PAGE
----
Atlantic City’s Taj Mahal Loses ‘Trump’ Name, As Resort’s Signs Come Down

[toc]President Donald Trump’s name appeared on the Trump Taj Mahal in Atlantic City, despite the fact that he no longer owned it. Now, that’s not true anymore.

Trump signs coming down

The signs that say “Trump” around the shuttered casino resort were taken down by workers on Wednesday, as reported by a variety of local media outlets. It’s just the latest sign, so to speak, that the resort has no intentions of opening again any time soon.

Why did the signs come down now? More from

The property, owned by billionaire Carl Icahn, was subject to licensing agreements with the Trump organization that required the Trump signage to be removed by March, 2017 if renovations or improvements were not done. Presumably, the property being closed and empty also did not meet those requirements.

Icahn had bought the distressed property a few years ago, but closed it back in October amid an ongoing labor dispute. Icahn recently said he wanted to sell the property.

Meanwhile, the remaining casinos in the town aren’t missing the absence of the Taj Mahal at all, with gaming revenues increasing in recent months.

The scene from the Taj Mahal

The signs coming down attracted a bit of attention in AC, given the famous name of the resort’s former owner.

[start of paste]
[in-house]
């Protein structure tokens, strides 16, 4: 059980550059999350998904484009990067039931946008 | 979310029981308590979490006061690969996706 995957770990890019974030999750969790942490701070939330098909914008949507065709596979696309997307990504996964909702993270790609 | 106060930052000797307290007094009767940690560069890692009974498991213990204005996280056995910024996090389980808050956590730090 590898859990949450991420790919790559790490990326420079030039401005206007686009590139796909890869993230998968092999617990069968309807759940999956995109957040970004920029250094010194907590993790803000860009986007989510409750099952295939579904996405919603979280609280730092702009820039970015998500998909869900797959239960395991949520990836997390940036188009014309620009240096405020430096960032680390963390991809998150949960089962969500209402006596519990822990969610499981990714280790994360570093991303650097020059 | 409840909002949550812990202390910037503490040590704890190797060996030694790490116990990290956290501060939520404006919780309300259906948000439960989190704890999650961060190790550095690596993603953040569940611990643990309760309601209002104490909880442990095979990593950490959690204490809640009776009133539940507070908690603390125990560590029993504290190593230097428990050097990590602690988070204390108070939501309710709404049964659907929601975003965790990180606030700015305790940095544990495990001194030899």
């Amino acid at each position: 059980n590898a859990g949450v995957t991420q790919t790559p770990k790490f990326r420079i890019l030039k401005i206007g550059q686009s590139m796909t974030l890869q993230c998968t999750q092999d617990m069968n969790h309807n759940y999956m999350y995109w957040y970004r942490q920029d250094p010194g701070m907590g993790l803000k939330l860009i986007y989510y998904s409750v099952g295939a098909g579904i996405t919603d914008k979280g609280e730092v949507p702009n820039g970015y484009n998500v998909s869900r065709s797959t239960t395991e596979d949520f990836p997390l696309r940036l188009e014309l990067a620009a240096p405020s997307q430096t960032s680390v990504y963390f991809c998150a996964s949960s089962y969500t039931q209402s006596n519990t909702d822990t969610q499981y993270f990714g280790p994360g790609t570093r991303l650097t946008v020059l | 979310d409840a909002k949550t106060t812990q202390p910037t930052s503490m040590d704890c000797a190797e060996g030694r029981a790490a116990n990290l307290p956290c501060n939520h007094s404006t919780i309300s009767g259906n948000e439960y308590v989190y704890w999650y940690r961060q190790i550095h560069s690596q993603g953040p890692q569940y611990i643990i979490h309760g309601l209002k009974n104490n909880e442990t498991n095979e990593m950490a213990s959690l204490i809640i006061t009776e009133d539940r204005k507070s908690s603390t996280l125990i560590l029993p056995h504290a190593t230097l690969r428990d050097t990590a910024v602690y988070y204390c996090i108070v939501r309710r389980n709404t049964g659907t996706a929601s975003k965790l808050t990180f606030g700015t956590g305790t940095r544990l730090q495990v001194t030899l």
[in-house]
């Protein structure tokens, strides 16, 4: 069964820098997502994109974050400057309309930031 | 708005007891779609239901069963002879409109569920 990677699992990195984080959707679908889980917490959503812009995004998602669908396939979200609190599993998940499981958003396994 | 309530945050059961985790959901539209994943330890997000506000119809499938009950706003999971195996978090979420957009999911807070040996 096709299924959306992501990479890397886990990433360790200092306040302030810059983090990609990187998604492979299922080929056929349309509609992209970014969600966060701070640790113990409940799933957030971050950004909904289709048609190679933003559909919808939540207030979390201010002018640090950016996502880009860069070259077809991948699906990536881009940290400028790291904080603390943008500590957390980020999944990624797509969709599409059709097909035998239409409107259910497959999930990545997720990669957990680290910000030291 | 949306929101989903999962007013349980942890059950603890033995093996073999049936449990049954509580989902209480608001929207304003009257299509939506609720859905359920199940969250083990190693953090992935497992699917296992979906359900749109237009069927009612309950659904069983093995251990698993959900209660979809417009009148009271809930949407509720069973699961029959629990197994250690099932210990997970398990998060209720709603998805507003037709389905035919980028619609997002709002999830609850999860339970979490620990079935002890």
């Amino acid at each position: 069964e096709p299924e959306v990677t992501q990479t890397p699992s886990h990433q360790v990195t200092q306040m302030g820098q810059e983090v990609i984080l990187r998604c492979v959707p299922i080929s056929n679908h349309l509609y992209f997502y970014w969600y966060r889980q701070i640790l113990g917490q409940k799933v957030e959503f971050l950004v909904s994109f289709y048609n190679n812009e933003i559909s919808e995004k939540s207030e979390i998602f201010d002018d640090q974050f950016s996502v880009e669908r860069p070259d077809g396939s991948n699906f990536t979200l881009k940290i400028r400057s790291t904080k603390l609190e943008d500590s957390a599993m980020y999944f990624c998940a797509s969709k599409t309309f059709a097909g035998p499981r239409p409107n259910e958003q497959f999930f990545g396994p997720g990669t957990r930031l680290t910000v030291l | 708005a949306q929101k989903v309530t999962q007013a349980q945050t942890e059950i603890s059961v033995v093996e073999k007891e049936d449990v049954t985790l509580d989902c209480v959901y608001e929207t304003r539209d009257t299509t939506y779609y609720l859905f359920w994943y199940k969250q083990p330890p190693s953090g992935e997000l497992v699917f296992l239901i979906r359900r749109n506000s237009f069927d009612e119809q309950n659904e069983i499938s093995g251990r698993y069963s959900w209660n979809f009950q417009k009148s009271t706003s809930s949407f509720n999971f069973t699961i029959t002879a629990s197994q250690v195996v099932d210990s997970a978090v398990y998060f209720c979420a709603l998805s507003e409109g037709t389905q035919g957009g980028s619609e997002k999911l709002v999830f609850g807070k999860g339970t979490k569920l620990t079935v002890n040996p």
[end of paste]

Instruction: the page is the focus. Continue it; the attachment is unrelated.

Here is a video of signs coming down from the Taj Mahal from the Press of AC, which said 17 signs in all will be removed. Here’s a slideshow from

The signs had already come off of the Trump Plaza long ago after that resort closed in 2014.

What’s next for the Taj Mahal?

It’s not clear how serious Icahn is about selling, or if he would find a willing buyer. There’s certainly a question of the Taj Mahal reopening as a casino would be a net win for the city, at this point.

Interestingly, Philly.come reported that Glenn Straub — who owns the nearby TEN Atlantic City (formerly Revel) — recently walked the property. Straub said he plans to reopen Revel next week, although that timeline is certainly in doubt.

Regardless, the saga regarding one of the iconic AC casinos is far from over.

About the Author

Dustin Gouker

Aside from his role as editor at, Dustin Gouker writes extensively about the legal online gaming and US online poker industries, having played poker recreationally for his entire adult life. He has also covered sports for The Washington Post and the D.C. Examiner, among others.